These days it’s nice to immerse yourself in something that has nothing to do with the pandemic, and we’ve got a project like that underway here at the TH.

There’s nothing like a look back at a bygone era as a distraction, especially if it brings back childhood memories. That’s what the 1970s conjure for me.

Over the past several years, the Telegraph Herald has produced books of decades-old archived news photos. We started with the 1950s, two books covering five years each. Then came the 1960s books, gleaned from painstaking paging through every paper and searching through our not-always-organized negatives for the images. Mike Day, senior editorial artist, is our resident historian and the master of this task.

ARTICLE CONTINUES BELOW ADVERTISEMENT

Right now, Mike is up to his elbows in the 1970s. These days of social distancing are working out all right for Mike, who is generally alone in a room with the microfilm and lots of scattered papers and printouts.

Every now and then, he emerges and shows me something he has stumbled across from that era that he just has to share.

Like the time Bill Haley and his Comets performed in downtown Dubuque. It was a one-night-only event on Sept. 10, 1973. For $4, Dubuquers could see the iconic band at the Plaza at 1101 Central.

Then in the Sept. 12 paper was this item: Bill Haley, referred to as the “father of rock and roll,” was released from the Dubuque County Jail about 6:30 a.m. after spending the night there on a charge of intoxication. Haley, 48, was arrested near 17th and Elm shortly before midnight after a citizen’s complaint about a disturbance.

How the reporter resisted the urge to say something about rocking around the clock, I’ll never know. The story went on to say Haley had been arrested the previous week on a similar charge in Council Bluffs, Iowa.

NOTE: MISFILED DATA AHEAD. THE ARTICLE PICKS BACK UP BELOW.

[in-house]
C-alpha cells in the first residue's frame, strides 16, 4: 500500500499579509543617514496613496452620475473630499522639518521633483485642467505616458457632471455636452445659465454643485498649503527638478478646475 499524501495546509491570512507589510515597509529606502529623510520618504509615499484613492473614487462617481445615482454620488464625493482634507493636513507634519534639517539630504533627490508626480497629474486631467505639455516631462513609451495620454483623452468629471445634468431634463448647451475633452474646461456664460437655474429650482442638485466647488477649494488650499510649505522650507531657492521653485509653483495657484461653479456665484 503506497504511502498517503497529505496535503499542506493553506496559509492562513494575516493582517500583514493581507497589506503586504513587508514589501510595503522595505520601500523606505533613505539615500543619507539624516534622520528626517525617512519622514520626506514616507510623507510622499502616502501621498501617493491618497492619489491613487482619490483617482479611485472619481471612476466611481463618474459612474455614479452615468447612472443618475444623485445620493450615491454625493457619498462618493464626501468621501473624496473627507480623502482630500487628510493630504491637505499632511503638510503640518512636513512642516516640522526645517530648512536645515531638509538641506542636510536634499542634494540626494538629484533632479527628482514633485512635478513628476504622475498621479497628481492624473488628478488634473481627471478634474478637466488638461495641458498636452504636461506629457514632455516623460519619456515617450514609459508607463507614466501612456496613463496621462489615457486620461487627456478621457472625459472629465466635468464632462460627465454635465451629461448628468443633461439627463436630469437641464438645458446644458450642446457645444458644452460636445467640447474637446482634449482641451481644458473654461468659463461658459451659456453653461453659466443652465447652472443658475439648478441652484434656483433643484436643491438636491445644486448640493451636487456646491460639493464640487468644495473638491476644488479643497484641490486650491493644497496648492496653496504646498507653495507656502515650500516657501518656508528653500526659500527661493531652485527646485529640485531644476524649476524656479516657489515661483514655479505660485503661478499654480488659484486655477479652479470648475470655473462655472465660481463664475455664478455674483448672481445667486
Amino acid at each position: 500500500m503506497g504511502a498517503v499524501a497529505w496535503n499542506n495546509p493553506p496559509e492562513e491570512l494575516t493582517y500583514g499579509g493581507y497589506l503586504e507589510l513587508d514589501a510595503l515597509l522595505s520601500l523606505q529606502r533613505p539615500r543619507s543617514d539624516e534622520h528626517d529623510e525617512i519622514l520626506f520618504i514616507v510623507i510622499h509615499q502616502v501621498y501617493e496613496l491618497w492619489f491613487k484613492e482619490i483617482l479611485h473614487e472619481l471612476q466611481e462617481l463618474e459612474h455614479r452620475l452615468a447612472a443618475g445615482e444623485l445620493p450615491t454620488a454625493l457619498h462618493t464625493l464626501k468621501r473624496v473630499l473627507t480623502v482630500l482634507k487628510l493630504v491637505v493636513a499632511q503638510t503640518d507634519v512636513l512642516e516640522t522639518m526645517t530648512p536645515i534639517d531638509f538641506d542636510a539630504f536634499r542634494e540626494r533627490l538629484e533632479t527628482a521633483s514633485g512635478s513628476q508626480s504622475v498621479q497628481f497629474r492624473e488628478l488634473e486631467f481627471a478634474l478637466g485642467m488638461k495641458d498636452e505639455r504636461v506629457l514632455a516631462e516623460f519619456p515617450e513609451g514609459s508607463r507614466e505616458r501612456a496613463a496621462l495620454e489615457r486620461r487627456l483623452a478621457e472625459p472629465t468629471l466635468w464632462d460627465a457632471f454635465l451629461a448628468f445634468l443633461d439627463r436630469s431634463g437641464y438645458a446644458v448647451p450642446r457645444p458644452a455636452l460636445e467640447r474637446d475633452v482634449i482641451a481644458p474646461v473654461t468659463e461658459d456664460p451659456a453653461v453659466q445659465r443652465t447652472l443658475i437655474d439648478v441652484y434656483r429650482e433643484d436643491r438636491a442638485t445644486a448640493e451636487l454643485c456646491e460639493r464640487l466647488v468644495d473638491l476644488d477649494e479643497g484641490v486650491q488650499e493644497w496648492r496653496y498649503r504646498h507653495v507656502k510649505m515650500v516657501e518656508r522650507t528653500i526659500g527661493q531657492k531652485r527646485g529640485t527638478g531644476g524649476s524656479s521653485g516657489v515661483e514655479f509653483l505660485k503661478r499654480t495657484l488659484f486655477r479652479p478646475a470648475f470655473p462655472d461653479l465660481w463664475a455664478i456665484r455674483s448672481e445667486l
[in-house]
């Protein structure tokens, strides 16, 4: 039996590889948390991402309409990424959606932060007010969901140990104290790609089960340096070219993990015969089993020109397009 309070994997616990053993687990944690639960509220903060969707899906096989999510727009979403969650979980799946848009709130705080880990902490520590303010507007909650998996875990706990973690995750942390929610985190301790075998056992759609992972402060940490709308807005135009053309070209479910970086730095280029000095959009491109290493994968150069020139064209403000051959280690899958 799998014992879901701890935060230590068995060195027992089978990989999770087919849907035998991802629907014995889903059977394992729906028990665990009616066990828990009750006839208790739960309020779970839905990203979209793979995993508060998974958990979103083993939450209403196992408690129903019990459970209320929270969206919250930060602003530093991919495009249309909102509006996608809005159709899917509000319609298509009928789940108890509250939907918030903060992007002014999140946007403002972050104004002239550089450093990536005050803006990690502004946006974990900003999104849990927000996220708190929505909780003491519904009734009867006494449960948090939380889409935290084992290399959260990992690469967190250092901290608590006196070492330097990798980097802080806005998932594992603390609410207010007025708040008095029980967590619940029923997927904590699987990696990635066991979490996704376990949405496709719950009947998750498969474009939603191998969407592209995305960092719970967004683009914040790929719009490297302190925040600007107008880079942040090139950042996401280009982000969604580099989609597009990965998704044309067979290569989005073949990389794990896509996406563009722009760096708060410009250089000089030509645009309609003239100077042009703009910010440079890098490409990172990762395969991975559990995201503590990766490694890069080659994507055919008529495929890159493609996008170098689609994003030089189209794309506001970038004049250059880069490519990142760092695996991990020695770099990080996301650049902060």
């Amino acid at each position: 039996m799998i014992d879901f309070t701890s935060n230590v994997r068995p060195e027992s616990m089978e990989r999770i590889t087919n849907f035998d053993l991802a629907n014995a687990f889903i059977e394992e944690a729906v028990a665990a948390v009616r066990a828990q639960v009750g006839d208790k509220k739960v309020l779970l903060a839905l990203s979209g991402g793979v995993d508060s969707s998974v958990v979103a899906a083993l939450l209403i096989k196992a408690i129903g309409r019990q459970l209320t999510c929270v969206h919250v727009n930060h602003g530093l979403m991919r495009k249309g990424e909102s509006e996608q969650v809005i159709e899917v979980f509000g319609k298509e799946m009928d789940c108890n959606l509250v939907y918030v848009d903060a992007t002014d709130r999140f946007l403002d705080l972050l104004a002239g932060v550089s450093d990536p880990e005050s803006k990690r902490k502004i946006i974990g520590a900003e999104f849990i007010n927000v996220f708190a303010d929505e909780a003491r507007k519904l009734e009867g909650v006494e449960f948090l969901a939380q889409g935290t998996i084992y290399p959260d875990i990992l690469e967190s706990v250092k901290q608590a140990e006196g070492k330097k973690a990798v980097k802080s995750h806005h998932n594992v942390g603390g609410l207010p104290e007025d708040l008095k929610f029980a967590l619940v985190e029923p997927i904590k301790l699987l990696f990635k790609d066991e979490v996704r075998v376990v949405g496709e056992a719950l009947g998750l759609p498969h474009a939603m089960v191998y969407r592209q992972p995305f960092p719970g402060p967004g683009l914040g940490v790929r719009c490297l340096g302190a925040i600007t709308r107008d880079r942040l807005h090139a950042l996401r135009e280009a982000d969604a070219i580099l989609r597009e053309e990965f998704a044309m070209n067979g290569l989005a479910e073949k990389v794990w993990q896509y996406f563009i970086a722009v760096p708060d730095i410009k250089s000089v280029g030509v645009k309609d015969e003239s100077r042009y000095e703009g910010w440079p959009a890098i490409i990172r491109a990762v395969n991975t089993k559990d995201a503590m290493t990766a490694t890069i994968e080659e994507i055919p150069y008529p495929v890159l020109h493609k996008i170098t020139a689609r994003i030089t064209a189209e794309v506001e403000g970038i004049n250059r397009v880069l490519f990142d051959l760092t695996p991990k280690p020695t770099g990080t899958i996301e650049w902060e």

Another thing Mike and I had to chuckle about was the movie ads of the 1970s. This was back in the day when Dubuque and East Dubuque, Ill., had establishments that featured X-rated movies, and even regular theaters showed some pretty raunchy fare at times.

Salacious ads for films like “Virgin Hostage,” “The Swinging’ Pussycats” and “Million Dollar Mona” regularly filled a corner of a page. Some had taglines like: “Country Club Ladies” — Golf is not the game; or “The RoomMates” — They shared more than their rooms.

Then in October of 1972, the TH announced a new policy saying all X-rated and unrated movie advertising would be limited to the movie’s title and cast. “No illustrations or descriptive copy may be used.”

Bill Woodward, then general manager of the TH and father of our CEO Tom Woodward, wrote eloquently about holding firm to the principles of the First Amendment while being sensitive to the feelings and reactions of readers. “The policy that emerged is one which refuses to embrace censorship but establishes guidelines which will result in the removal of material from motion picture advertising that many of our readers consider to be objectionable.”

The 1970s must have been quite an era to be in the newspaper business. A year later, the TH sued Dubuque police for refusing to make arrest records public. A new Iowa law at the time briefly had police thinking some documents were no longer public records — something the governor and attorney general eventually straightened out, and the TH suit was dismissed. Lots of drama, back in the day.

Our first 1970s photo book will be out in late summer. I’m sure it will bring back memories and bring out even more stories about Dubuque 50 years ago. That will be a pleasant diversion for all of us.

Email Gilligan at Amy.Gilligan@thmedia.com.